and time spent in disk accesses in milliseconds. This infor-
mation may be displayed as bar graphs or as rows of numbers
which scroll downward. Bar graphs are shown by default;
The following commands are specific to the iostat display;
the minimum unambiguous prefix may be supplied.
numbers Show the disk I/O statistics in numeric form.
Values are displayed in numeric columns which
bars Show the disk I/O statistics in bar graph form
secs Toggle the display of time in disk activity (the
default is to not display time).
all Show the read and write statistics combined
rw Show the read and write statistics separately.
mbufs Display, in the lower window, the number of mbufs allocated
for particular uses, i.e. data, socket structures, etc.
netstat Display, in the lower window, network connections. By
default, network servers awaiting requests are not displayed.
Each address is displayed in the format ``host.port'', with
each shown symbolically, when possible. It is possible to
have addresses displayed numerically, limit the display to a
set of ports, hosts, and/or protocols (the minimum unambigu-
ous prefix may be supplied):
all Toggle the displaying of server processes
awaiting requests (this is the equivalent of
the -a flag to netstat 1).
numbers Display network addresses numerically.
names Display network addresses symbolically.
protocol Display only network connections using the
indicated protocol (currently either ``tcp'' or
Do not display information about connections
associated with the specified hosts or ports.
Hosts and ports may be specified by name
(``vangogh'', ``ftp''), or numerically. Host
addresses use the Internet dot notation
(``126.96.36.199''). Multiple items may be speci-
fied with a single command by separating them
Display information about the connections asso-
ciated with the specified hosts or ports. As
for ignore, [items] may be names or numbers.
Show, on the command line, the currently
selected protocols, hosts, and ports. Hosts
and ports which are being ignored are prefixed
with a `!'. If ports or hosts is supplied as
an argument to show, then only the requested
information will be displayed.
reset Reset the port, host, and protocol matching
mechanisms to the default (any protocol, port,
pigs Display, in the lower window, those processes resident in
main memory and getting the largest portion of the processor
(the default display). When less than 100% of the processor
is scheduled to user processes, the remaining time is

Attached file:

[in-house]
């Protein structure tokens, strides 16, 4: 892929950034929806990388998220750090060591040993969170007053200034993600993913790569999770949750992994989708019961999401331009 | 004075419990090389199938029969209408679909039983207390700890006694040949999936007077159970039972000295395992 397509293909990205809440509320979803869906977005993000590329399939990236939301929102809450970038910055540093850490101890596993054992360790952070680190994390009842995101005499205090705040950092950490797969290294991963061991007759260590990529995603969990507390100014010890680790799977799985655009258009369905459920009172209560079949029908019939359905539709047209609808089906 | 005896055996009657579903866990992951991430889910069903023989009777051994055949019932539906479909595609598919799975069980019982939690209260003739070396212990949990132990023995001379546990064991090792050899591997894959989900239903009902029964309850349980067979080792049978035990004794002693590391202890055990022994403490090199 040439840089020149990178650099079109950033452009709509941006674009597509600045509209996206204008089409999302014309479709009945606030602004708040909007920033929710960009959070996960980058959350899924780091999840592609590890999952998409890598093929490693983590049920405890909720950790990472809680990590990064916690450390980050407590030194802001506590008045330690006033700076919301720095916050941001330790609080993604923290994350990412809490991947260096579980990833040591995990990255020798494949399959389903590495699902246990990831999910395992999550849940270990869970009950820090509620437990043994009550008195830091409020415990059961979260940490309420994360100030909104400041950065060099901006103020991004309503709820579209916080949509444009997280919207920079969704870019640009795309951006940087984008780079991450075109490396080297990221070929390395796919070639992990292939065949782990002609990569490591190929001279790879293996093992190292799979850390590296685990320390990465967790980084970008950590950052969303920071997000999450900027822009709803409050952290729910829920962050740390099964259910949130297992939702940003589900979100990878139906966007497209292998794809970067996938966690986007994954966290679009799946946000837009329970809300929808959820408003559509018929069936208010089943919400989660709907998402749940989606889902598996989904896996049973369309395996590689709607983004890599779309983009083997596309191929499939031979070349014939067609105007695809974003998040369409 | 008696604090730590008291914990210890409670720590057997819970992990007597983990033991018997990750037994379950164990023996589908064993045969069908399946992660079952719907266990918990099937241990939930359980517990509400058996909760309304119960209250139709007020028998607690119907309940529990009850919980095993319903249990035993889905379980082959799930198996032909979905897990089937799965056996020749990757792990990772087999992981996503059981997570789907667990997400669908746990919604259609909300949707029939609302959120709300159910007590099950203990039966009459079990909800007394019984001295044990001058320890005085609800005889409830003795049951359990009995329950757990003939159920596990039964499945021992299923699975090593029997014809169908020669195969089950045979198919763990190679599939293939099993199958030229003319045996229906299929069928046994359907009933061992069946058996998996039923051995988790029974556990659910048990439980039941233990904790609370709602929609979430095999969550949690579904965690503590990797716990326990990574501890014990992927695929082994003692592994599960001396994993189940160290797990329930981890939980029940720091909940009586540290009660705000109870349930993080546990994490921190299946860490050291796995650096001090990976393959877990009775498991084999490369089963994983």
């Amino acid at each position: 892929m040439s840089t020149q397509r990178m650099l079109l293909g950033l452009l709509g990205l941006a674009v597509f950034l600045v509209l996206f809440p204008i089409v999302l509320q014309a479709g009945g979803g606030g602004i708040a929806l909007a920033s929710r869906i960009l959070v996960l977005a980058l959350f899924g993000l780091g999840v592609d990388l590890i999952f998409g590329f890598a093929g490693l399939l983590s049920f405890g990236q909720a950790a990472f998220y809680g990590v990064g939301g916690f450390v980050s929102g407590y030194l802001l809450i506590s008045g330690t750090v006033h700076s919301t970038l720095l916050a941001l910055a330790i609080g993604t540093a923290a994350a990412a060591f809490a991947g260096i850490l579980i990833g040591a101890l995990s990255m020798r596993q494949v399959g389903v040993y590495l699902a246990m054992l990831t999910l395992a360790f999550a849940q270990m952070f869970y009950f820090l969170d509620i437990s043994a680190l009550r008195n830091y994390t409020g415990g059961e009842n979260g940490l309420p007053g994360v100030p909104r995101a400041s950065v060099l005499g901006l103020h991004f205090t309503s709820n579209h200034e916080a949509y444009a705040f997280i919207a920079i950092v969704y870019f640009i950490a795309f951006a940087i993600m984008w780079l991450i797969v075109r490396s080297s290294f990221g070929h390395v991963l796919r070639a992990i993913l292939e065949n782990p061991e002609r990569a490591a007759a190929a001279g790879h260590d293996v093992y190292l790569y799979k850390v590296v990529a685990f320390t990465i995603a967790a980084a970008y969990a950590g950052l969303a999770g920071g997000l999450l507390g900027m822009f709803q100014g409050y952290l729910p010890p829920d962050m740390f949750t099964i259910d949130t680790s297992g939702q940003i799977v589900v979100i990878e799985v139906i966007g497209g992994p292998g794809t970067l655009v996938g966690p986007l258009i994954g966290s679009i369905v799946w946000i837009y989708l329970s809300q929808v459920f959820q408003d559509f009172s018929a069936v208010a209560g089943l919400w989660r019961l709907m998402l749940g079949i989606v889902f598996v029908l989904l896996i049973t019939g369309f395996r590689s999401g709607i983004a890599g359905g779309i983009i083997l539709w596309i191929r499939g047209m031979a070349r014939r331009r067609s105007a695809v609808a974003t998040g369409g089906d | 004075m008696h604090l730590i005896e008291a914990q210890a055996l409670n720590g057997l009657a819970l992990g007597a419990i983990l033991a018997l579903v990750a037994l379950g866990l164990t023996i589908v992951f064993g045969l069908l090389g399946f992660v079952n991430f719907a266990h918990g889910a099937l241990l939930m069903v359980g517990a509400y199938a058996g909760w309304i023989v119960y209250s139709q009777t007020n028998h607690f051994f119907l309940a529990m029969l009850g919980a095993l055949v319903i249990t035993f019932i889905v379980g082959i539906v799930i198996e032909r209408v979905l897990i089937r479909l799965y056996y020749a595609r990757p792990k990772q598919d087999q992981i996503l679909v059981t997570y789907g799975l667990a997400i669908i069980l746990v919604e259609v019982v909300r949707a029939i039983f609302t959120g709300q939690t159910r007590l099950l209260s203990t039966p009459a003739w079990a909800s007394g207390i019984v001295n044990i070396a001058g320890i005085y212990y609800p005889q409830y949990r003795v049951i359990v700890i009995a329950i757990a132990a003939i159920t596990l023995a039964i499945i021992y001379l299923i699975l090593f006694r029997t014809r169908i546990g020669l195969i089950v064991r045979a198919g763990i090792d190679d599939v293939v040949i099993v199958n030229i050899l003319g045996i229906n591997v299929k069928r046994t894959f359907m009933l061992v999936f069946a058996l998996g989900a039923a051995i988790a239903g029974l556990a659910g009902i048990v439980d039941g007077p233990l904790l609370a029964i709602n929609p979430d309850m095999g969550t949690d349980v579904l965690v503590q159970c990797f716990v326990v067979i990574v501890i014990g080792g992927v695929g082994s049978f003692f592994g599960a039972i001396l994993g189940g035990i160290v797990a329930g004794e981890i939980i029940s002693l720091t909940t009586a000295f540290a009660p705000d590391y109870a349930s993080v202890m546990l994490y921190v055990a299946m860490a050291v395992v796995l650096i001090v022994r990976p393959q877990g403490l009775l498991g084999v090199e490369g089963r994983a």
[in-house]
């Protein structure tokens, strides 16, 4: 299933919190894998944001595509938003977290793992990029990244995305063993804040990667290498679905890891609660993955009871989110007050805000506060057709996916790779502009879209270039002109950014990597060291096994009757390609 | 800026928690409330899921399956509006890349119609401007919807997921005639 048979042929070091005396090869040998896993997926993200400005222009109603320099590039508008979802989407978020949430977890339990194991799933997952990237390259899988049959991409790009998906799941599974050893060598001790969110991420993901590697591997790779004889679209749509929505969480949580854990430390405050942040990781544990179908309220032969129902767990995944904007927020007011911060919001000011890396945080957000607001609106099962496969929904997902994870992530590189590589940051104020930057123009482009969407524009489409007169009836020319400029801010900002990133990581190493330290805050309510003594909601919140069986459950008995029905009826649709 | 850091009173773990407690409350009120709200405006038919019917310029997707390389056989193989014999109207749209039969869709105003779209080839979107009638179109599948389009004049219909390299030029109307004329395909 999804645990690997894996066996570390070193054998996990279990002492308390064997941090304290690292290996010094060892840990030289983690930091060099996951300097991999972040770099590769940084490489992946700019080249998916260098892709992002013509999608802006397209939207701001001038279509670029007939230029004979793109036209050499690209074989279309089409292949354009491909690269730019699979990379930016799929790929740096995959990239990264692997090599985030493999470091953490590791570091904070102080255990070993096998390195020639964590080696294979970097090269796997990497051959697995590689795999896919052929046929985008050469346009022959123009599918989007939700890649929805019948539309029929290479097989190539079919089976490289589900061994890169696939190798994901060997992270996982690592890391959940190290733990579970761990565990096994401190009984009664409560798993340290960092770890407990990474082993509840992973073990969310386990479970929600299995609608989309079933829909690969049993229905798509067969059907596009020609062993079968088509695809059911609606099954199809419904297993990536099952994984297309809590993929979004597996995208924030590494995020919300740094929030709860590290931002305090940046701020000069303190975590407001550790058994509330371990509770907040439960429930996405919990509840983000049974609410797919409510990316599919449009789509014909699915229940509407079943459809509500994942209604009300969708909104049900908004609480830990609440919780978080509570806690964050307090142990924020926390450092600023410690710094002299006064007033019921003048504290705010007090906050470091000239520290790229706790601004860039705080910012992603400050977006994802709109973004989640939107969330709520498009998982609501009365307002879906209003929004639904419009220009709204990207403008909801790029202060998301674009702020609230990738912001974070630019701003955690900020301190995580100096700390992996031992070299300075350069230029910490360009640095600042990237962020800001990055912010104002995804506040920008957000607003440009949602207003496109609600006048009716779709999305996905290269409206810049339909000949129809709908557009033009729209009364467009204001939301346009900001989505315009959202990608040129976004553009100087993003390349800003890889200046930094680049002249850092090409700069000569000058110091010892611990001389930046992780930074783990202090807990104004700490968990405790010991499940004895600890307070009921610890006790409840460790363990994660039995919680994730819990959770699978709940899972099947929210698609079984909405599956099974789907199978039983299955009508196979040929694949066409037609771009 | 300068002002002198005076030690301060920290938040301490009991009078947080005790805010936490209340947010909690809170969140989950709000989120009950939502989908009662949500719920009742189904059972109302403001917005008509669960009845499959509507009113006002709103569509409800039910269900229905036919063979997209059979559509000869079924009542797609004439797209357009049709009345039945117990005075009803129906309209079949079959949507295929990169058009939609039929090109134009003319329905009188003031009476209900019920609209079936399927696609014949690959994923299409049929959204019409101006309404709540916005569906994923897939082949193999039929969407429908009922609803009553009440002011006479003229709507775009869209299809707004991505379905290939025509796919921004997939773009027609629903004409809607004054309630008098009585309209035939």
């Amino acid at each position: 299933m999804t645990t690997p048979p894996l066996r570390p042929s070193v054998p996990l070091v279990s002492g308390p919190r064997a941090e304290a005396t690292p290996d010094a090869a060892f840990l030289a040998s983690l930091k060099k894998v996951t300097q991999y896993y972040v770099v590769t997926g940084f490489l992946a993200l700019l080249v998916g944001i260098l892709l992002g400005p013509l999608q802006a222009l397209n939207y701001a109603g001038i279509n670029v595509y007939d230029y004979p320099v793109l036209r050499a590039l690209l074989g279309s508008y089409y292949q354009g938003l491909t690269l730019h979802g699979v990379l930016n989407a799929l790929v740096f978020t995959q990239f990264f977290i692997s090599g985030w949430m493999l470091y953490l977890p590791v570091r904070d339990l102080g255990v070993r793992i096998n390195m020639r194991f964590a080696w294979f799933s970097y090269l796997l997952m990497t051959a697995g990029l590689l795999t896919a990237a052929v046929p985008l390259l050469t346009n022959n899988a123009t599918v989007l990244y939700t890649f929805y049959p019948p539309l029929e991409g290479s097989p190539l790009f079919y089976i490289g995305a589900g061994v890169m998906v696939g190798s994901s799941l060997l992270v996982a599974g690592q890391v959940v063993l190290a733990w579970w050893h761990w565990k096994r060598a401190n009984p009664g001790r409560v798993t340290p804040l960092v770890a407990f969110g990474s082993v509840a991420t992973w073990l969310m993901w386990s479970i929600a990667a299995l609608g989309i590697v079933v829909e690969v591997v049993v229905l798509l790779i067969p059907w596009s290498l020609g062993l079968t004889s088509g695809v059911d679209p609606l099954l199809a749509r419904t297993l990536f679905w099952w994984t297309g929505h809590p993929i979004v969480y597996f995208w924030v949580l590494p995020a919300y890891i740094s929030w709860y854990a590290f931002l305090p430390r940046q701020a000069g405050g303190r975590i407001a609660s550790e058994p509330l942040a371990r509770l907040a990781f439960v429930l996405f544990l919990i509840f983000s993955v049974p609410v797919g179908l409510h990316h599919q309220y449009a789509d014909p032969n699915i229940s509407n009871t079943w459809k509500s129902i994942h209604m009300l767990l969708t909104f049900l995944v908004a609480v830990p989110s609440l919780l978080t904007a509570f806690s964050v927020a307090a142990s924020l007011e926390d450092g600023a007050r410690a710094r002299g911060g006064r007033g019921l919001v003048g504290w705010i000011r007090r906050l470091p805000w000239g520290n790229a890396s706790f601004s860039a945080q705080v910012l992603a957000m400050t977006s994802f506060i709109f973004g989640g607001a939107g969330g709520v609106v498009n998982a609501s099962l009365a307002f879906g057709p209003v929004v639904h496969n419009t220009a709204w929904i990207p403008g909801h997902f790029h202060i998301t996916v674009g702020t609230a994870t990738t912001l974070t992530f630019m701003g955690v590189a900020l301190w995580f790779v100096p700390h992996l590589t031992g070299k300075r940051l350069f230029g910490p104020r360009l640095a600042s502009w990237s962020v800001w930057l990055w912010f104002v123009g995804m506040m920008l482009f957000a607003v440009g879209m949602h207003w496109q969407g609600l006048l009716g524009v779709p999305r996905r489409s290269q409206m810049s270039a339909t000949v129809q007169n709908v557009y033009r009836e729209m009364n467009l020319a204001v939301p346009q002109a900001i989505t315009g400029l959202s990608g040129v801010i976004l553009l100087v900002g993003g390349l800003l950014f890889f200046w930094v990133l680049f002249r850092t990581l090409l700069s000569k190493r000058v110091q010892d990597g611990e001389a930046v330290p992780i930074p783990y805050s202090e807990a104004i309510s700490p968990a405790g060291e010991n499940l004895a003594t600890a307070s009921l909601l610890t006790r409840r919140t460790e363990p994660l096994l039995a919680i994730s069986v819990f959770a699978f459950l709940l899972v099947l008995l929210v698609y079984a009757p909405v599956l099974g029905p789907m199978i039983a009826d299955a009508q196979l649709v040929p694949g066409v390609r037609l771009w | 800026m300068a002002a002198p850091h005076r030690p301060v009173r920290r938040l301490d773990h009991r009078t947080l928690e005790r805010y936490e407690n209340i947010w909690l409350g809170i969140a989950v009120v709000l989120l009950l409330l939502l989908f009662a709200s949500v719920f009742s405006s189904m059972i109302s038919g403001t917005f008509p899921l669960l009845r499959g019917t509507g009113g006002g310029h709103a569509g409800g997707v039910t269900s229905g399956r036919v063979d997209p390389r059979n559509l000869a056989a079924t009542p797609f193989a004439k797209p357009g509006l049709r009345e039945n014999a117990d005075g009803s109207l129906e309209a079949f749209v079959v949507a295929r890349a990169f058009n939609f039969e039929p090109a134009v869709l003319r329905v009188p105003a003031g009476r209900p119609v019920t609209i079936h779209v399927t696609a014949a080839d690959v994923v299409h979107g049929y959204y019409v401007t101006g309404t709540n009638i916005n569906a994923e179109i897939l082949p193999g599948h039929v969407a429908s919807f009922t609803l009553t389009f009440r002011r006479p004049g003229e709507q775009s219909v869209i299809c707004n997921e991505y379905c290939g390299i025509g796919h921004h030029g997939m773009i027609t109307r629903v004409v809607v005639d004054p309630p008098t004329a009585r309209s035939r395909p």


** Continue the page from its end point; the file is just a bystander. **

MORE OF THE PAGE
accounted to the ``idle'' process.
ps Display, in the lower window, the same information provided
by the command ps(1) with the flags -aux.
The following command is specific to the ps display; the min-
imum unambiguous prefix may be supplied.
user name Limit the list of processes displayed to those
owned by user name. If name is specified as `+',
processes owned by any user are displayed
swap Show information about swap space usage on all the swap areas
configured with swapctl(8). The first column is the device
name of the partition. The next column is the total space
available in the partition. The Used column indicates the
total blocks used so far; the graph shows the percentage of
space in use on each partition. If there are more than one
swap partition in use, a total line is also shown. Areas
known to the kernel, but not in use are shown as not avail-
vmstat Take over the entire display and show a (rather crowded) com-
pendium of statistics related to virtual memory usage,
process scheduling, device interrupts, system name transla-
tion caching, disk I/O etc.
The upper left quadrant of the screen shows the number of
users logged in and the load average over the last one, five,
and fifteen minute intervals. Below this is a list of the
average number of processes (over the last refresh interval)
that are runnable (`r'), in page wait (`p'), in disk wait
other than paging (`d'), sleeping (`s'), and swapped out but
desiring to run (`w'). Below the queue length listing is a
numerical listing and a bar graph showing the amount of sys-
tem (shown as `='), user (shown as `>'), nice (shown as `-'),
and idle time (shown as ` ').
To the right of the process statistics is a column that lists
the average number of context switches (`Csw'), traps (`Trp';
includes page faults), system calls (`Sys'), interrupts
(`Int'), network software interrupts (`Sof'), page faults
Below this are statistics on memory utilization. The first
row of the table reports memory usage only among active pro-
cesses, that is processes that have run in the previous
twenty seconds. The second row reports on memory usage of
all processes. The first column reports on the number of
physical pages claimed by processes. The second column
reports the number of pages of memory and swap. The third
column gives the number of pages of free memory and swap.
Below the memory display are statistics on name translations.